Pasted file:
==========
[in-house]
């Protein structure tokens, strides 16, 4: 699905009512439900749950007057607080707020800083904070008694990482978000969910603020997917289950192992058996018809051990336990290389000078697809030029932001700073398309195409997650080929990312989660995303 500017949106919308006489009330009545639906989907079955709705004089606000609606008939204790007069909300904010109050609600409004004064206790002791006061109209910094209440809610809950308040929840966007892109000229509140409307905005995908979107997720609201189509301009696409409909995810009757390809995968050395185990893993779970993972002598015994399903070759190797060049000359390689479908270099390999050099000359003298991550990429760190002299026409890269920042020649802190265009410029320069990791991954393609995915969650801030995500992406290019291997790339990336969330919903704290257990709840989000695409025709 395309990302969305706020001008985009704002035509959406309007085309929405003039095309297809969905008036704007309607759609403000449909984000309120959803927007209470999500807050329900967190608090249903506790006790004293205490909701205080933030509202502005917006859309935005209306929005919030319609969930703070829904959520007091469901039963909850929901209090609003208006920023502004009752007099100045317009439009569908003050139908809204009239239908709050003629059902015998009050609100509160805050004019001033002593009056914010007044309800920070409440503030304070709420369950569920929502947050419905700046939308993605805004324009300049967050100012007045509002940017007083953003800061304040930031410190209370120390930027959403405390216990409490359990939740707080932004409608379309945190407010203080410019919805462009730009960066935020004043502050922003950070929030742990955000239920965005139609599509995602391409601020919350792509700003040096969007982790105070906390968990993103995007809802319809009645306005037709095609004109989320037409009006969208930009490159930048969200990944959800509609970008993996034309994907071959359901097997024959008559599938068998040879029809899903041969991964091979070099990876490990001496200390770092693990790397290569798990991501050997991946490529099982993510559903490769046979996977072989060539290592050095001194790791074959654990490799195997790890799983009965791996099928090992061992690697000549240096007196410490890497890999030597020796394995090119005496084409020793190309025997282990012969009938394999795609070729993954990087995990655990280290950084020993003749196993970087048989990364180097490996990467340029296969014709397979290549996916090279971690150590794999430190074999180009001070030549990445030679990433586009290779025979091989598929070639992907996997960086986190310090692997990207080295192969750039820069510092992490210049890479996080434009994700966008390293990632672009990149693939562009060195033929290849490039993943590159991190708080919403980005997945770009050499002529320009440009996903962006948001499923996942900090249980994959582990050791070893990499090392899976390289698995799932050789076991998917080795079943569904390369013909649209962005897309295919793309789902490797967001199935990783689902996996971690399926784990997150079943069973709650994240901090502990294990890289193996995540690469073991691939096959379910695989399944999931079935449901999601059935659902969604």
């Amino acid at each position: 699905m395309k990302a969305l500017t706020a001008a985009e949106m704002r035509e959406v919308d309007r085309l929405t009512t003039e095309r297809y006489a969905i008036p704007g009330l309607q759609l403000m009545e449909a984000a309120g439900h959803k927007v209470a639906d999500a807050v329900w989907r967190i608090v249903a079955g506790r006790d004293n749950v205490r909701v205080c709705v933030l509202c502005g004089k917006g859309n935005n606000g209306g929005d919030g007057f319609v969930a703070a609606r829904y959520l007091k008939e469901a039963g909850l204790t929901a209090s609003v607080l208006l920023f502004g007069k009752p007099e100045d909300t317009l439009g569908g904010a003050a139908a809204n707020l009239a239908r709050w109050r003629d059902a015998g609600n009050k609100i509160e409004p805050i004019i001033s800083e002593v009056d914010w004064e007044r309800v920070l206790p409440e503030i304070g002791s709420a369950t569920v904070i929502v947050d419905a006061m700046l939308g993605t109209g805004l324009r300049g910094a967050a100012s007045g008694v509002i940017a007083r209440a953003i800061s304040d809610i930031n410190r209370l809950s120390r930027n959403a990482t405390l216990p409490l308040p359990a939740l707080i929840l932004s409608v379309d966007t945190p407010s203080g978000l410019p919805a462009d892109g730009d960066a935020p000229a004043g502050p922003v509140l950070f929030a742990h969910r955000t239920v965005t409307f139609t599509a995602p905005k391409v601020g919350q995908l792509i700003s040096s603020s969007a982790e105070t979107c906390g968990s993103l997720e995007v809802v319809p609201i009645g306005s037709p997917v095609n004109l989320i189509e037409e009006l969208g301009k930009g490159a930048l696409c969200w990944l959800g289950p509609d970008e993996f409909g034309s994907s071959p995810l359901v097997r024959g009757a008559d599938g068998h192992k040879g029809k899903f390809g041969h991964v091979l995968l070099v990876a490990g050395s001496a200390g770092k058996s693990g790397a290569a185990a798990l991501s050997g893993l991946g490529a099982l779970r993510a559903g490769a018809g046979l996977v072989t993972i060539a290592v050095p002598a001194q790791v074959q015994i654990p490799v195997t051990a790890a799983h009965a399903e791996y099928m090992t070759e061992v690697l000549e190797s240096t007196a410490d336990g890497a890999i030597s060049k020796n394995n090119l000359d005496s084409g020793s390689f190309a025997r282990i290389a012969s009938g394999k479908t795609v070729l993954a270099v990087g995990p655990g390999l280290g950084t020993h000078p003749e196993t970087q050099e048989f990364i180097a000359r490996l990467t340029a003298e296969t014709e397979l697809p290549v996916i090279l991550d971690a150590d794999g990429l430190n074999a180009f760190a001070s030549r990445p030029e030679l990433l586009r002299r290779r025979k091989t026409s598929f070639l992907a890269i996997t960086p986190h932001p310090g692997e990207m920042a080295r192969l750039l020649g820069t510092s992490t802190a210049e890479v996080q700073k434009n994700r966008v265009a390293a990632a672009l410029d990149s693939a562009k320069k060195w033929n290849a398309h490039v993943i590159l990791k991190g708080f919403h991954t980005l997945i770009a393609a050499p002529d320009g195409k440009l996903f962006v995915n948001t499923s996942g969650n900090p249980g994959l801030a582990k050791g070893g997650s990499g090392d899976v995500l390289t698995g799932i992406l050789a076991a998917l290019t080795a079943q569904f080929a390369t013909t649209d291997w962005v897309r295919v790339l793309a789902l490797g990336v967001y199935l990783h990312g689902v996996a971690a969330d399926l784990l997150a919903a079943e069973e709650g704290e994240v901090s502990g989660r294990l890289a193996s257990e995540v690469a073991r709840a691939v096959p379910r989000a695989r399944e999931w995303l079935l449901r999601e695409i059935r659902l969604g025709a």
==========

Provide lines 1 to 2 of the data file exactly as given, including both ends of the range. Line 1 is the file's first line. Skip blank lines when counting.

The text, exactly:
[in-house]
């Protein structure tokens, strides 16, 4: 699905009512439900749950007057607080707020800083904070008694990482978000969910603020997917289950192992058996018809051990336990290389000078697809030029932001700073398309195409997650080929990312989660995303 500017949106919308006489009330009545639906989907079955709705004089606000609606008939204790007069909300904010109050609600409004004064206790002791006061109209910094209440809610809950308040929840966007892109000229509140409307905005995908979107997720609201189509301009696409409909995810009757390809995968050395185990893993779970993972002598015994399903070759190797060049000359390689479908270099390999050099000359003298991550990429760190002299026409890269920042020649802190265009410029320069990791991954393609995915969650801030995500992406290019291997790339990336969330919903704290257990709840989000695409025709 395309990302969305706020001008985009704002035509959406309007085309929405003039095309297809969905008036704007309607759609403000449909984000309120959803927007209470999500807050329900967190608090249903506790006790004293205490909701205080933030509202502005917006859309935005209306929005919030319609969930703070829904959520007091469901039963909850929901209090609003208006920023502004009752007099100045317009439009569908003050139908809204009239239908709050003629059902015998009050609100509160805050004019001033002593009056914010007044309800920070409440503030304070709420369950569920929502947050419905700046939308993605805004324009300049967050100012007045509002940017007083953003800061304040930031410190209370120390930027959403405390216990409490359990939740707080932004409608379309945190407010203080410019919805462009730009960066935020004043502050922003950070929030742990955000239920965005139609599509995602391409601020919350792509700003040096969007982790105070906390968990993103995007809802319809009645306005037709095609004109989320037409009006969208930009490159930048969200990944959800509609970008993996034309994907071959359901097997024959008559599938068998040879029809899903041969991964091979070099990876490990001496200390770092693990790397290569798990991501050997991946490529099982993510559903490769046979996977072989060539290592050095001194790791074959654990490799195997790890799983009965791996099928090992061992690697000549240096007196410490890497890999030597020796394995090119005496084409020793190309025997282990012969009938394999795609070729993954990087995990655990280290950084020993003749196993970087048989990364180097490996990467340029296969014709397979290549996916090279971690150590794999430190074999180009001070030549990445030679990433586009290779025979091989598929070639992907996997960086986190310090692997990207080295192969750039820069510092992490210049890479996080434009994700966008390293990632672009990149693939562009060195033929290849490039993943590159991190708080919403980005997945770009050499002529320009440009996903962006948001499923996942900090249980994959582990050791070893990499090392899976390289698995799932050789076991998917080795079943569904390369013909649209962005897309295919793309789902490797967001199935990783689902996996971690399926784990997150079943069973709650994240901090502990294990890289193996995540690469073991691939096959379910695989399944999931079935449901999601059935659902969604």